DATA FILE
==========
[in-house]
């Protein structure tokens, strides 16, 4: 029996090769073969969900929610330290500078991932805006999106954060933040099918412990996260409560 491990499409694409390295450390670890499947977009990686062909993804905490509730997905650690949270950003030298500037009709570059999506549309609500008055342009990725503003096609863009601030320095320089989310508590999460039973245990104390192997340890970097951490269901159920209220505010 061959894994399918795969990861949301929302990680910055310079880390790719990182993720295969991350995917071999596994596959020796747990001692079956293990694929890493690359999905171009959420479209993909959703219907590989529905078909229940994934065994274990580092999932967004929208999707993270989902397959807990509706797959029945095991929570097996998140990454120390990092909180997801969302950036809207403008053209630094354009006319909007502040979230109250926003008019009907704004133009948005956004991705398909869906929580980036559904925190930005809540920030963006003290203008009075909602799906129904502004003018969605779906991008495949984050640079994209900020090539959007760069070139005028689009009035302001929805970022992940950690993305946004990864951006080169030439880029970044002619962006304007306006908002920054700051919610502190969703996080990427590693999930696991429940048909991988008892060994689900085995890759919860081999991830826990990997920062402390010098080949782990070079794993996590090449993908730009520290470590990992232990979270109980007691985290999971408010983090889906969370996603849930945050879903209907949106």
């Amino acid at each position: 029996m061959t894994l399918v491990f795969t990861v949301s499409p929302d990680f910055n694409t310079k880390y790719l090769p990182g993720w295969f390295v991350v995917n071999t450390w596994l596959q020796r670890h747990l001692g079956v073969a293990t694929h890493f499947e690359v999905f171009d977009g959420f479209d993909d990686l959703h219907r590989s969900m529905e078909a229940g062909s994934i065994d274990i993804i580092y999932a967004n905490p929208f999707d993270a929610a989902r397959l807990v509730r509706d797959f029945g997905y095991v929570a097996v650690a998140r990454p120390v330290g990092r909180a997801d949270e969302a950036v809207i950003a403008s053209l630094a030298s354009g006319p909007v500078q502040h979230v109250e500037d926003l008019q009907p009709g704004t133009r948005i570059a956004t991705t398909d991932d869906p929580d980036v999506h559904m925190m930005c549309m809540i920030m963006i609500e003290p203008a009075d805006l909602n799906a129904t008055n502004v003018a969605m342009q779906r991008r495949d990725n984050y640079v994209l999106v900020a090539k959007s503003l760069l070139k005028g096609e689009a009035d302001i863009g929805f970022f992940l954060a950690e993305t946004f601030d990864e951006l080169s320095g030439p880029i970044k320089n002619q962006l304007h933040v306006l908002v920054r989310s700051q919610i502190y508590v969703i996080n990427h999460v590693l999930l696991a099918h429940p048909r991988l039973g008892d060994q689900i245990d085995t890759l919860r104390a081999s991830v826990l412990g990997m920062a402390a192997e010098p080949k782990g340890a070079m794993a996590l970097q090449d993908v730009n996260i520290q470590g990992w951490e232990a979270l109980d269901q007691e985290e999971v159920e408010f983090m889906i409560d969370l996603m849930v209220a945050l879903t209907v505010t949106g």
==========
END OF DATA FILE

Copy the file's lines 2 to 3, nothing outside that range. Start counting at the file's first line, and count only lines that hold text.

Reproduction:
């Protein structure tokens, strides 16, 4: 029996090769073969969900929610330290500078991932805006999106954060933040099918412990996260409560 491990499409694409390295450390670890499947977009990686062909993804905490509730997905650690949270950003030298500037009709570059999506549309609500008055342009990725503003096609863009601030320095320089989310508590999460039973245990104390192997340890970097951490269901159920209220505010 061959894994399918795969990861949301929302990680910055310079880390790719990182993720295969991350995917071999596994596959020796747990001692079956293990694929890493690359999905171009959420479209993909959703219907590989529905078909229940994934065994274990580092999932967004929208999707993270989902397959807990509706797959029945095991929570097996998140990454120390990092909180997801969302950036809207403008053209630094354009006319909007502040979230109250926003008019009907704004133009948005956004991705398909869906929580980036559904925190930005809540920030963006003290203008009075909602799906129904502004003018969605779906991008495949984050640079994209900020090539959007760069070139005028689009009035302001929805970022992940950690993305946004990864951006080169030439880029970044002619962006304007306006908002920054700051919610502190969703996080990427590693999930696991429940048909991988008892060994689900085995890759919860081999991830826990990997920062402390010098080949782990070079794993996590090449993908730009520290470590990992232990979270109980007691985290999971408010983090889906969370996603849930945050879903209907949106």
């Amino acid at each position: 029996m061959t894994l399918v491990f795969t990861v949301s499409p929302d990680f910055n694409t310079k880390y790719l090769p990182g993720w295969f390295v991350v995917n071999t450390w596994l596959q020796r670890h747990l001692g079956v073969a293990t694929h890493f499947e690359v999905f171009d977009g959420f479209d993909d990686l959703h219907r590989s969900m529905e078909a229940g062909s994934i065994d274990i993804i580092y999932a967004n905490p929208f999707d993270a929610a989902r397959l807990v509730r509706d797959f029945g997905y095991v929570a097996v650690a998140r990454p120390v330290g990092r909180a997801d949270e969302a950036v809207i950003a403008s053209l630094a030298s354009g006319p909007v500078q502040h979230v109250e500037d926003l008019q009907p009709g704004t133009r948005i570059a956004t991705t398909d991932d869906p929580d980036v999506h559904m925190m930005c549309m809540i920030m963006i609500e003290p203008a009075d805006l909602n799906a129904t008055n502004v003018a969605m342009q779906r991008r495949d990725n984050y640079v994209l999106v900020a090539k959007s503003l760069l070139k005028g096609e689009a009035d302001i863009g929805f970022f992940l954060a950690e993305t946004f601030d990864e951006l080169s320095g030439p880029i970044k320089n002619q962006l304007h933040v306006l908002v920054r989310s700051q919610i502190y508590v969703i996080n990427h999460v590693l999930l696991a099918h429940p048909r991988l039973g008892d060994q689900i245990d085995t890759l919860r104390a081999s991830v826990l412990g990997m920062a402390a192997e010098p080949k782990g340890a070079m794993a996590l970097q090449d993908v730009n996260i520290q470590g990992w951490e232990a979270l109980d269901q007691e985290e999971v159920e408010f983090m889906i409560d969370l996603m849930v209220a945050l879903t209907v505010t949106g």